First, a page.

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to the task, how slow is our progress and how imperfect our performance! So true is it that Nature is unwilling to the subject of the Scriptures. The soul is previously possessed with adverse interests; the world hath laid an embargo upon her faculties, and monopolized them to herself; old Habit hath perhaps added his almost incurable callousness; and the enemy of God and man is skilful to defend what he hath already won. So circumstanced, and every man is so circumstanced, we come to the audience of the word of God, and listen in worse tune than a wanton to a sermon, or a hardened knave to a judicial reprimand. Our understanding is prepossessed with a thousand idols either of the world religious or irreligious—which corrupt the reading of the word into a straining of the text to their service; and when it will not strain, cause it to be skimmed, and perhaps despised, or hated. Such a thing as a free and unlimited reception of all the parts of Scripture into the mind, is a thing most rare to be met with, and when met with, will be found the result of many a sore submission of Nature's opinions, as well as of Nature's likings.
But the Word, as hath been said, is not for the intellect alone, but for the heart, and for the will. Now if any one be so wedded to his own candour as to think he doth accept the divine truth unabated--surely no one will flatter himself into the belief that his heart is already attuned and enlarged for all divine affections, or his will in readiness for all divine commandments. The man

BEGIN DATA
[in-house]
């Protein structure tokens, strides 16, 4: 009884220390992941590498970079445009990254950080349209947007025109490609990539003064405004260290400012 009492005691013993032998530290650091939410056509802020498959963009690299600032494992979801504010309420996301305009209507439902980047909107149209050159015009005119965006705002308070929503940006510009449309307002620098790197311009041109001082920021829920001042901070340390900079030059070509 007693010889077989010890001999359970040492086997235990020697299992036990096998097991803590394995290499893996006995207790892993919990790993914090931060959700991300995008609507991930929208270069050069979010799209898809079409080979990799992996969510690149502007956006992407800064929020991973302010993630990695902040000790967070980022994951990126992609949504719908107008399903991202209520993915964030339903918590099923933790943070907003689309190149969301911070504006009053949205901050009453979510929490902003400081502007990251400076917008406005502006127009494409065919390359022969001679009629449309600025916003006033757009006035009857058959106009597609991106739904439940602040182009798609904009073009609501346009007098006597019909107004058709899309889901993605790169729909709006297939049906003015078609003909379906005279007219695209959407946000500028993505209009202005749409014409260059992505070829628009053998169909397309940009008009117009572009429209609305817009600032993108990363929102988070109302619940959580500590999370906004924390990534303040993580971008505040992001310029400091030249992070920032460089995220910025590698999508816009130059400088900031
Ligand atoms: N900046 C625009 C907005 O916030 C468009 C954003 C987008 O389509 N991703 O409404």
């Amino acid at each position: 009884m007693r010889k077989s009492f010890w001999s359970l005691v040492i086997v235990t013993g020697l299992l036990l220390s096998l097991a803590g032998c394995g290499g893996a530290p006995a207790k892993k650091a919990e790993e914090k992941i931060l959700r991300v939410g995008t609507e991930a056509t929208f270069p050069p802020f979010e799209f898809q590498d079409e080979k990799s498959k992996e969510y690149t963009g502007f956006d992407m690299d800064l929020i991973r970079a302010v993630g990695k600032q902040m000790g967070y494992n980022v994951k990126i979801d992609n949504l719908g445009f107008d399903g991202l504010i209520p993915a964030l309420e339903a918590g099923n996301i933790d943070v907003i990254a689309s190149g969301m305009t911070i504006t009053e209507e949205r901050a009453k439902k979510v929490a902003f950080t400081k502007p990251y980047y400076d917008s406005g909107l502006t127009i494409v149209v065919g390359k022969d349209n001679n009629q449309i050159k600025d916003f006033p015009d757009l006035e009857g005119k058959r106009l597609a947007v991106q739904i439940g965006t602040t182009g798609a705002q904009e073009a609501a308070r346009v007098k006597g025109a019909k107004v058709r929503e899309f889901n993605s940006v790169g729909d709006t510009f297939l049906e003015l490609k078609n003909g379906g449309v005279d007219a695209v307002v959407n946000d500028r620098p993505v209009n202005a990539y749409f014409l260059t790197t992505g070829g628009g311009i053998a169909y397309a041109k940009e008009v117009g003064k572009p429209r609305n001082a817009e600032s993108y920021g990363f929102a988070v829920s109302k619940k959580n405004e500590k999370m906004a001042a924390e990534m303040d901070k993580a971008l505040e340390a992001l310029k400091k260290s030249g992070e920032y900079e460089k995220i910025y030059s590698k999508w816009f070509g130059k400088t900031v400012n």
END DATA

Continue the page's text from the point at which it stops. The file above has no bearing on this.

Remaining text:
who thus misdeems of himself, must, if his opinion were just, be like a sheet of fair paper, unblotted, unwritten on; whereas all men are already occupied, to very fulness, with other opinions, and attachments, and desires, than the Word reveals. We do not grow Christians by the same culture by which we grow men, otherwise what need of divine revelation, and divine assistance ? But being unacquainted from the womb with God, and attached to what is seen and felt, through early and close acquaintance, we are ignorant and detached from what is unseen and unfelt. The Word is a novelty to our nature, its truths fresh truths, its affections fresh affections, its obedience a new obedience, which have to master and put down the truths, affections, and obedience gathered from the apprehension of Nature, and the commerce of worldly life. Therefore, there needeth, in one that would be served from this storehouse of truth opened by heaven, a disrelish of his old acquisitions, and a preference of the new, a simple, child-like teachableness, an allowance of ignorance and error, with whatever else beseems an anxious learner. Coming to the word of God, we are like children brought into the conversations of experienced men; and we should humbly listen and reverently inquire : or we are like raw rustics introduced into high and polished life, and we should unlearn our coarseness, and copy the habits of the station :-nay, we are like offenders caught, and for amendment committed to the bosom of honourable society, with the
power of regaining our lost condition, and inheriting honour and trust-therefore we should walk softly and tenderly, covering our former reproach with modesty and humbleness, hasting to redeem our reputation by distinguished performances, against offence doubly guarded, doubly watchful for opportunities, to demonstrate our recovered goodness.